Arcade Asteroids, Now In Colour

Asteroids is one of the classic games of the early arcade era. Launched in 1979 by Atari, it relied upon using an XY vector monitor to deliver crisp graphics for its space-based gameplay. One of the limitations of the original arcade games was that the game was only rendered in a single colour, white. Over 30 years later, [Arcade Jason] decided to see what it would take to build a color Asteroids machine.

The ROM hack also modified the shapes of several in-game objects.

The hack relies on the fact that the original game used a four-bit resistor ladder DAC to draw vectors in different intensity levels. Through some ingeniously simple hardware, this DAC is repurposed to denote different colours instead. It’s laced together with a 74LS08 AND gate chip, along with a handful of resistors and diodes. Three bits are used for red, green, and blue, respectively, with the fourth used as a “white boost” signal to allow the differentiation of colours like red and pink, or dark and light blue. It’s then all wired into an RGB vector monitor for final display. After that, it’s just a matter of a simple ROM hack to set the colors of various on screen objects.

Vector monitors are notoriously hard to film well, but it’s clear that in person the output is rather impressive. Making color versions of old retro games is actually a hobby of [Arcade Jason]’s – we’ve featured his color Vectrex before. Video after the break.



11 thoughts on “Arcade Asteroids, Now In Colour

  1. … but (R AND (R OR G OR B OR W)) is identical to R …?

    I’d be tempted to replace the original resistor ladder with a ROMDAC. Since using only the SCALEn outputs would dramatically underuse any ROM at all, maybe one could use DACXn* and DACYn* signals to change color depending where on the screen the vector is, or maybe the ADMAn signals to select based on where in the display list…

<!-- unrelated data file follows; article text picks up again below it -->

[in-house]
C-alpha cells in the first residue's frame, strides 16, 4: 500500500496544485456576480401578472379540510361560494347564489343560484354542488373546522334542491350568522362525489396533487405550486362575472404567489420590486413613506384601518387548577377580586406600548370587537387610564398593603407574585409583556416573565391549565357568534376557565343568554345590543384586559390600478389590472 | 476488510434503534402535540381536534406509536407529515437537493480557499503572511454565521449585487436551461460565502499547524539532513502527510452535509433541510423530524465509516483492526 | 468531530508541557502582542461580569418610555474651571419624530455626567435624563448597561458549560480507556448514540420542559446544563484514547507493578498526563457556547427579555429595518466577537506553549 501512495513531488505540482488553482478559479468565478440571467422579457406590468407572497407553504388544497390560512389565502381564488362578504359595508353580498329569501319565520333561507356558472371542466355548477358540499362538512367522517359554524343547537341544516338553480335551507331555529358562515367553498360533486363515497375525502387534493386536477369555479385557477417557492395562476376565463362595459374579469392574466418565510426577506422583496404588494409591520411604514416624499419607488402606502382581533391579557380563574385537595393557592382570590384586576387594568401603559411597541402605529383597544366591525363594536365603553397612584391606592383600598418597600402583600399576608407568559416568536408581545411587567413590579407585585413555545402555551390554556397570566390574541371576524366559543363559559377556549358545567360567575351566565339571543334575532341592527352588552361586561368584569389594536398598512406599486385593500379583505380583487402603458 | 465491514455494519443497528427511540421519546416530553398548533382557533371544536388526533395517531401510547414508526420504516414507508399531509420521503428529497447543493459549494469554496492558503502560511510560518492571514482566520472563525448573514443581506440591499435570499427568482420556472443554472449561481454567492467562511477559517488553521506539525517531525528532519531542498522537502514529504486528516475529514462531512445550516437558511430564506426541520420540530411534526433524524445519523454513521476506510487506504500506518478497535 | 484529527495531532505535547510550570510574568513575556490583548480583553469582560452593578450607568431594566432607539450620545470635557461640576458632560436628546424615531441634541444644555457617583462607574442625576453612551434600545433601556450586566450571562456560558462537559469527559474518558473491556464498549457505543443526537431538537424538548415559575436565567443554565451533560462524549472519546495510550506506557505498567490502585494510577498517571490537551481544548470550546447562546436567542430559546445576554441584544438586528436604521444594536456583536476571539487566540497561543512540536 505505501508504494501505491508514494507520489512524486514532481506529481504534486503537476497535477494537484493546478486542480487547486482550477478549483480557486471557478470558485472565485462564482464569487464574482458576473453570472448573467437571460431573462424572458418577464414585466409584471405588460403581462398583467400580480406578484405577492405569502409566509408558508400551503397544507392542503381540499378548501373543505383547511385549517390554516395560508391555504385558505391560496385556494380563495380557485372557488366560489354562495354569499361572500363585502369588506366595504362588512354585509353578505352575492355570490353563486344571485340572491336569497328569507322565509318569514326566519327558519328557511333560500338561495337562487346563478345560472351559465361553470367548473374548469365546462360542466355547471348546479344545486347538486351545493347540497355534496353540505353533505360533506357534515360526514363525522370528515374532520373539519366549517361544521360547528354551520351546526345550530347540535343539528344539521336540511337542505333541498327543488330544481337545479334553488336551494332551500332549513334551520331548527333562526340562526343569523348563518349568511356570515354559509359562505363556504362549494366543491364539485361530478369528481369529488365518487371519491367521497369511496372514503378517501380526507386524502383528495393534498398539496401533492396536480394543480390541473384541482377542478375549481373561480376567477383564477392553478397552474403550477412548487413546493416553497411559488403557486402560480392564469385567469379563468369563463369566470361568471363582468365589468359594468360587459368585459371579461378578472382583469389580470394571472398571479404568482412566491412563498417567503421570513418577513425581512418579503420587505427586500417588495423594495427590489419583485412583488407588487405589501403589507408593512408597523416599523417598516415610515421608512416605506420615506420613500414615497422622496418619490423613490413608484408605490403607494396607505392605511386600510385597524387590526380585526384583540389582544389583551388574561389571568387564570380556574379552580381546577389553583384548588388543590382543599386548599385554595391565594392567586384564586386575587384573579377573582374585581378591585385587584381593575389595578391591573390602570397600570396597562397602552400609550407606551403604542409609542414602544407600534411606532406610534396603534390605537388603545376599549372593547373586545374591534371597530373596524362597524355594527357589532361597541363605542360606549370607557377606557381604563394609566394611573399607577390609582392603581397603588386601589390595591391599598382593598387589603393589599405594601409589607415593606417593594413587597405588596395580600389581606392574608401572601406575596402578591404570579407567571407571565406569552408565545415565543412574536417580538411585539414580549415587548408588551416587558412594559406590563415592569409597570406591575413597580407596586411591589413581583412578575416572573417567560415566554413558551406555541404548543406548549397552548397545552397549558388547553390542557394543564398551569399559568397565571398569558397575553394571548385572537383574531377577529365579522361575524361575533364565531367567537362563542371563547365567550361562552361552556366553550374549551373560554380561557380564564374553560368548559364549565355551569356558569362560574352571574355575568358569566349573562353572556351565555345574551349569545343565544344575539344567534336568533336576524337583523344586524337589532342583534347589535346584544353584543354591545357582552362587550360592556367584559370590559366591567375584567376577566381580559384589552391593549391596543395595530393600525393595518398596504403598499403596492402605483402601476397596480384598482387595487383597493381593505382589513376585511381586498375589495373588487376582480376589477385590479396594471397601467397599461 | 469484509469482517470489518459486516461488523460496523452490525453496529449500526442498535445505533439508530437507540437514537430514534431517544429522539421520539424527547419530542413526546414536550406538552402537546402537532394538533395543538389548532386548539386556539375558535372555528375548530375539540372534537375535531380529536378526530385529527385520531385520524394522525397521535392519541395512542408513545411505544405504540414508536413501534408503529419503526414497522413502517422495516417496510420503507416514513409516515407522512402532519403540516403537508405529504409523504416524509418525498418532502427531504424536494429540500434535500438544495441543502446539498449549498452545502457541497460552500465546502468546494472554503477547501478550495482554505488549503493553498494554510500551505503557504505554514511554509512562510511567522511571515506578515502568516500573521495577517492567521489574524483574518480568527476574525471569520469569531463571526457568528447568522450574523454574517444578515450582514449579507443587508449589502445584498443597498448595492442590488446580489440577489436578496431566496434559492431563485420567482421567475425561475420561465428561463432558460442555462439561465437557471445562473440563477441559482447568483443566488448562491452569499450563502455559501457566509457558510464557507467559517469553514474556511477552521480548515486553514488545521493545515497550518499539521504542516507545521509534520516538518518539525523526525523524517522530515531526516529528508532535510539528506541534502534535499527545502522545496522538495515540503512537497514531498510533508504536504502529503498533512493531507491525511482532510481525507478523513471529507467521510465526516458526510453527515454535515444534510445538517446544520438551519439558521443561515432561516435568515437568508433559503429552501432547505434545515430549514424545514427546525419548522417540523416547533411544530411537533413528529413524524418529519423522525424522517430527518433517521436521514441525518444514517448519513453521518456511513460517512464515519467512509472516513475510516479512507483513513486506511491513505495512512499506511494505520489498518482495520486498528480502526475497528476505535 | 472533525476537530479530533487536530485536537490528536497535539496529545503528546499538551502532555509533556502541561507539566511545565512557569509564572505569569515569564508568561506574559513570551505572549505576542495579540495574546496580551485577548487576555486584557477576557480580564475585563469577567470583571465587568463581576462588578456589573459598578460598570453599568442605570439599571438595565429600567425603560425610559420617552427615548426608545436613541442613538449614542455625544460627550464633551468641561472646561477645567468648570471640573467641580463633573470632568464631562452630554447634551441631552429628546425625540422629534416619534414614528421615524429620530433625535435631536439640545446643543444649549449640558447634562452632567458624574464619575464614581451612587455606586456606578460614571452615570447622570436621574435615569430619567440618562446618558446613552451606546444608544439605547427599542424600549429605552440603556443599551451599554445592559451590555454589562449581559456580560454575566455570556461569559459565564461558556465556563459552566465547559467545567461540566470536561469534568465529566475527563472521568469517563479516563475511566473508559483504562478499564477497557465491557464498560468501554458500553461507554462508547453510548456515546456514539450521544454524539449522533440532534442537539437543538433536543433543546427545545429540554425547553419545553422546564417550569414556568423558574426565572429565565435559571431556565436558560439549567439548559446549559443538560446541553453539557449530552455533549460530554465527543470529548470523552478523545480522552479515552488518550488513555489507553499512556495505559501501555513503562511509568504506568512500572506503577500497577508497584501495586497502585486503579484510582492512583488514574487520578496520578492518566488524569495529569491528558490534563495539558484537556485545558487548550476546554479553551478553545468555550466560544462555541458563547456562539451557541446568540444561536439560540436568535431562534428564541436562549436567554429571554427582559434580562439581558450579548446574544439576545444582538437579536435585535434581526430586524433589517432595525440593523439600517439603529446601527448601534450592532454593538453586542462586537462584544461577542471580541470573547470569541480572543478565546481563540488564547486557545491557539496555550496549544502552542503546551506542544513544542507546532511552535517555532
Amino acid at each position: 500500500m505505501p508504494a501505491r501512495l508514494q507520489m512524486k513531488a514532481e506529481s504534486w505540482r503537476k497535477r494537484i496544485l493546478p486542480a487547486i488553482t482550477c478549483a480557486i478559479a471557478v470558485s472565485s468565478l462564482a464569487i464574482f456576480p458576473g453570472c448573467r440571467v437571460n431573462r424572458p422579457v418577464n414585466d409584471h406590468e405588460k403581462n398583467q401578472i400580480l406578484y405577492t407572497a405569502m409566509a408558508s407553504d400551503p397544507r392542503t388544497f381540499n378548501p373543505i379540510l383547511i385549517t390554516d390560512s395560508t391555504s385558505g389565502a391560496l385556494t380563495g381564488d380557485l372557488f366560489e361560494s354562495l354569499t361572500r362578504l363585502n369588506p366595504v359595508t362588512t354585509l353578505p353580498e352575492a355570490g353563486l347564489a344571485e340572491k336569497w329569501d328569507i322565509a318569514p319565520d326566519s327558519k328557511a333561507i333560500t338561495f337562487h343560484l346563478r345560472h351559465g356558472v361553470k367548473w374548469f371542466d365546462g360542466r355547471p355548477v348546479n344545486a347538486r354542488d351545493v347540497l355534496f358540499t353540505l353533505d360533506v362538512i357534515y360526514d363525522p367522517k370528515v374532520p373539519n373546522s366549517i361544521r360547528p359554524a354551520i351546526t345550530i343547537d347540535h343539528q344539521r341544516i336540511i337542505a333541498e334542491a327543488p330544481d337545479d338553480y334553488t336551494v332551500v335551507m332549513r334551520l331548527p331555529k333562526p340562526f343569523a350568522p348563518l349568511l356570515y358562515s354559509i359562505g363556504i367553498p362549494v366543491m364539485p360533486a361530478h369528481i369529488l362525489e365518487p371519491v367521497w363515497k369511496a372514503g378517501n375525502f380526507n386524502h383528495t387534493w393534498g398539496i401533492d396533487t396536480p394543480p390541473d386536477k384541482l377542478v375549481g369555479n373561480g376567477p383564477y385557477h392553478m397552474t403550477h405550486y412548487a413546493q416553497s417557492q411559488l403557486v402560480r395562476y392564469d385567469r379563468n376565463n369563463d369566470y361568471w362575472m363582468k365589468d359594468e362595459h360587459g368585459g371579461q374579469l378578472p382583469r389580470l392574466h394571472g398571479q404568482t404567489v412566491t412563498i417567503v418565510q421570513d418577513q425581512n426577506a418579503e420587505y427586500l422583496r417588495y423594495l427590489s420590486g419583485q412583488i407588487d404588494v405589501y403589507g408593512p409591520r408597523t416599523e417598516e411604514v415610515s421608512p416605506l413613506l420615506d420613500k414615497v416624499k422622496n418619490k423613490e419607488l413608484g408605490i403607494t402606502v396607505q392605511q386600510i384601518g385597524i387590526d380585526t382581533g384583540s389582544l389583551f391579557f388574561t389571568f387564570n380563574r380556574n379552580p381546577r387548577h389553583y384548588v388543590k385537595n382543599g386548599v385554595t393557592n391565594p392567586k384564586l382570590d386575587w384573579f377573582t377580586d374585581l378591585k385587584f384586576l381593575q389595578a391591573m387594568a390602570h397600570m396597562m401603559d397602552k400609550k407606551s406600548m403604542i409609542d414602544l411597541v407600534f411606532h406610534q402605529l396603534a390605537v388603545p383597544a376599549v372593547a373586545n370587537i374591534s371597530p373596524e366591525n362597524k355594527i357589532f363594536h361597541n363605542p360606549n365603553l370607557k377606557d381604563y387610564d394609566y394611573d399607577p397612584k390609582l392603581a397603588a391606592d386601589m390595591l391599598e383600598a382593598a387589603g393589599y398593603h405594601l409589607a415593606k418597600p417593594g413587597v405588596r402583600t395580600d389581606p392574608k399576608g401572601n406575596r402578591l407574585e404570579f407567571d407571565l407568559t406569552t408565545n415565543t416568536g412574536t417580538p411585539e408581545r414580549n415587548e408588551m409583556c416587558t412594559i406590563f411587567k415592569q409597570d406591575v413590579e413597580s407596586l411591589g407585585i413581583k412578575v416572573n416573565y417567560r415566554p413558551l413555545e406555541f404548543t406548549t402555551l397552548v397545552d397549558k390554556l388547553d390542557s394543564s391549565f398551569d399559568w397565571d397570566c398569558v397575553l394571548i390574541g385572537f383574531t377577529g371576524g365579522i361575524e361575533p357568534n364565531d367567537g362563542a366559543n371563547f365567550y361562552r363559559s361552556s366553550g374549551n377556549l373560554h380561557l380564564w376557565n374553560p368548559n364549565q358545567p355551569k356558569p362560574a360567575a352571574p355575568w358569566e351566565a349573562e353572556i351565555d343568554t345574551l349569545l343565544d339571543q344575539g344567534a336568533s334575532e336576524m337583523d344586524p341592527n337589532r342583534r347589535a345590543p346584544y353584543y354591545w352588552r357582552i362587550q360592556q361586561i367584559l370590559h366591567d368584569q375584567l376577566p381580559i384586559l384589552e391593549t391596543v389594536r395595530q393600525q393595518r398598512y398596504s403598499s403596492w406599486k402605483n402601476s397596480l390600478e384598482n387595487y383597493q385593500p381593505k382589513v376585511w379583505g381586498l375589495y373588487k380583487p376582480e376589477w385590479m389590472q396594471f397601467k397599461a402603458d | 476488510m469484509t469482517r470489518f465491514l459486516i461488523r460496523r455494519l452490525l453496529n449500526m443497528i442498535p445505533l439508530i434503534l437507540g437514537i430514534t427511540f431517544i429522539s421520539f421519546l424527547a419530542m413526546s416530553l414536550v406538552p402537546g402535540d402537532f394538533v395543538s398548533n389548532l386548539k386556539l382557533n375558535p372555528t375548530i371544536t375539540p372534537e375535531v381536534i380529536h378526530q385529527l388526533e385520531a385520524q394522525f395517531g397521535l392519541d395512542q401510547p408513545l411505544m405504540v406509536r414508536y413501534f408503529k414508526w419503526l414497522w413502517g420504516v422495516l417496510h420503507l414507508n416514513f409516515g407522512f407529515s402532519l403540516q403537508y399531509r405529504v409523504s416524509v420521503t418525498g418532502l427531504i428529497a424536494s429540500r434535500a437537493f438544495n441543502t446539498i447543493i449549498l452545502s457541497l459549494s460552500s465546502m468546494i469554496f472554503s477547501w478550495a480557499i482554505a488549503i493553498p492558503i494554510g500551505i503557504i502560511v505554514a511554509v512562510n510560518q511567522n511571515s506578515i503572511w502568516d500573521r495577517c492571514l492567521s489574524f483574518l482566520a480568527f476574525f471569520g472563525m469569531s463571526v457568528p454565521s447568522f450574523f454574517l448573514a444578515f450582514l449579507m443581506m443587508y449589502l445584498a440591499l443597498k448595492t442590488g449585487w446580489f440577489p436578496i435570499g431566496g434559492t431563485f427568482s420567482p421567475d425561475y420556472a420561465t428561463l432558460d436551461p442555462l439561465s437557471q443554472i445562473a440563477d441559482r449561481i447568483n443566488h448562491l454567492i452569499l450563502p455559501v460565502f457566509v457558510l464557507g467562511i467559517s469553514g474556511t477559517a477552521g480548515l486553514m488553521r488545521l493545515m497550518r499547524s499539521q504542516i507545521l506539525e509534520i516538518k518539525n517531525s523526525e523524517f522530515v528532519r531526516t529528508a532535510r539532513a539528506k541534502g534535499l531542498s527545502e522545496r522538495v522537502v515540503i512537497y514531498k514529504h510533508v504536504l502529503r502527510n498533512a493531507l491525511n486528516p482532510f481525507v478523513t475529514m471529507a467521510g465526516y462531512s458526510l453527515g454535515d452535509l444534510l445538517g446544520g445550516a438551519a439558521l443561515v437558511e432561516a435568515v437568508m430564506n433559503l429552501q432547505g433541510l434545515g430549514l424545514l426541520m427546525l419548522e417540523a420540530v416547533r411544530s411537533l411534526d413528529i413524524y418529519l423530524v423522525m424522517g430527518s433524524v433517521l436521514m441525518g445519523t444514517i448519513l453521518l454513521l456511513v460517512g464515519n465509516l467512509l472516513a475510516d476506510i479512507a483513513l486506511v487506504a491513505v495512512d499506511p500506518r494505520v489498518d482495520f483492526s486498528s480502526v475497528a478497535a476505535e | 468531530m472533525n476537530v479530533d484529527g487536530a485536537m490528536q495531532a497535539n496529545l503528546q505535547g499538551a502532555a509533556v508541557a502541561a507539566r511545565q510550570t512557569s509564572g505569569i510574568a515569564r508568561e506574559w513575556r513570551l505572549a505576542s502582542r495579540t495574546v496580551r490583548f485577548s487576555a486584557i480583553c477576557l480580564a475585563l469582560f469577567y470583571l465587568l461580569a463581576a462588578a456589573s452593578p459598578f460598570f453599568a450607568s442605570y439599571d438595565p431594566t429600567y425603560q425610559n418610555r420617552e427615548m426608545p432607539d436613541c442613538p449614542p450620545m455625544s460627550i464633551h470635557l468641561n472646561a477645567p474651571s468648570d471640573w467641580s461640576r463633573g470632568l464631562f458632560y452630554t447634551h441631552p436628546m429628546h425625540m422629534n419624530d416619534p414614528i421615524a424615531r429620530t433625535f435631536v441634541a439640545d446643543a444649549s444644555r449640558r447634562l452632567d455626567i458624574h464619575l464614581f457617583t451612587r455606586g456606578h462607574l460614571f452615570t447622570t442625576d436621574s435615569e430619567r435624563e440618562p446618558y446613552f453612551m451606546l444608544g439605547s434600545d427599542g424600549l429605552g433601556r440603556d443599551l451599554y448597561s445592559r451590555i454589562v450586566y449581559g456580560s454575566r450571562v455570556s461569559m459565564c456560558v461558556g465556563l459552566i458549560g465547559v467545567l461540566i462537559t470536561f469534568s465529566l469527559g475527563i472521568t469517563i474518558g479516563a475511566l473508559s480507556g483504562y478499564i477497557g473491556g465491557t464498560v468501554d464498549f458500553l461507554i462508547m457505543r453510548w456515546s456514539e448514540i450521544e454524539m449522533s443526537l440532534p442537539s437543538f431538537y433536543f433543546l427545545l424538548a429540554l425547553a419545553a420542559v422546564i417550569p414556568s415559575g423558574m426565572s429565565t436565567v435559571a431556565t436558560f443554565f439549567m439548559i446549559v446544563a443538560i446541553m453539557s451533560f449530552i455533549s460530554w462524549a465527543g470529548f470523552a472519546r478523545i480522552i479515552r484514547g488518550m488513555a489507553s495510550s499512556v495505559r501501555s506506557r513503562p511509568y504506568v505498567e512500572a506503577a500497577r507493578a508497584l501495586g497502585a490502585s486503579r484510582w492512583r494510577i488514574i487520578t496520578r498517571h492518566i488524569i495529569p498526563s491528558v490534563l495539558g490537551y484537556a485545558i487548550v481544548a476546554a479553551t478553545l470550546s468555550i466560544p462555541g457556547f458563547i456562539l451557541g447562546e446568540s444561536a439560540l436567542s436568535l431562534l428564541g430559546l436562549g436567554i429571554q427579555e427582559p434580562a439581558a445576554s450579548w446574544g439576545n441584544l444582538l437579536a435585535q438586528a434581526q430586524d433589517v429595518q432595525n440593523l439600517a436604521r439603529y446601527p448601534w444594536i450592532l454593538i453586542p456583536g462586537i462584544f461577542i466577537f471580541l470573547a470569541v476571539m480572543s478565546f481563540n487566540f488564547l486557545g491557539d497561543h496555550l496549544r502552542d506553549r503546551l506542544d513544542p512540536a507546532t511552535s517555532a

1. Sure? The romhack means that you can choose an arbitrary intensity = arbitrary color for each line, but if you replace the RGBI DAC you’ve implemented with something that uses a ROM as a hardware palette you can get even more breadth of colors.

  2. What sort of rate do the old vector video games display vectors? It couldn’t have been all that fast – the hardware driving them was only a MHz or so, and they needed high-persistence phosphors for applications with “lots” of vectors.
    I mean, the bigger problem is the vector displays and even CRTs in general are rapidly disappearing. It seems like it should be possible to take a modern CPU (RPi?) and “moderate speed” A2D converter, and build an X-Y to HDMI converter. I realize that modern digital scope sort of do this, with rather poor results, but I doubt that they have code optimized for “display” applications.

    1. any tv set on the curb can be converted to a vector monitor the problem is not lack of parts its lack of know how and interest . i have videos on my channel showing tv to vector conversions i would much rather preserve a machine than convert it to something else. by the way the vector to raster conversion device you speak of has already been invented its called vector to vga tempest (vga can be converted to hdmi)

      1. Well there are *some* difficulties in taking a TV set and making it into a vector monitor. First, the vertical yoke would have to be changed, since it is designed to operate at relatively low frequencies – like 50-60Hz. Second, the EHT for the tube has to come from a new supply, since EHT in a regular CRT monitor is generated by the line output transformer flyback pulse. And last, you’d have to make some amplifiers to convert the X and Y inputs to a current for the deflection coils. I imagine that there would be some fun with some tube geometries as well, especially related to convergence.

        1. there are simple solutions for all of this i have a video which shows you how to rewind your yoke and a video that shows how trick your tv to produce hv even when there is no yoke present. The deflection circuit is very simple to build your self or you can buy a new kit also there is no geometry issues as long as you use the same yoke that came with the tube. A yoke never needs to be removed to be rewound so convergence stays at its factory settings and displays a perfect picture.

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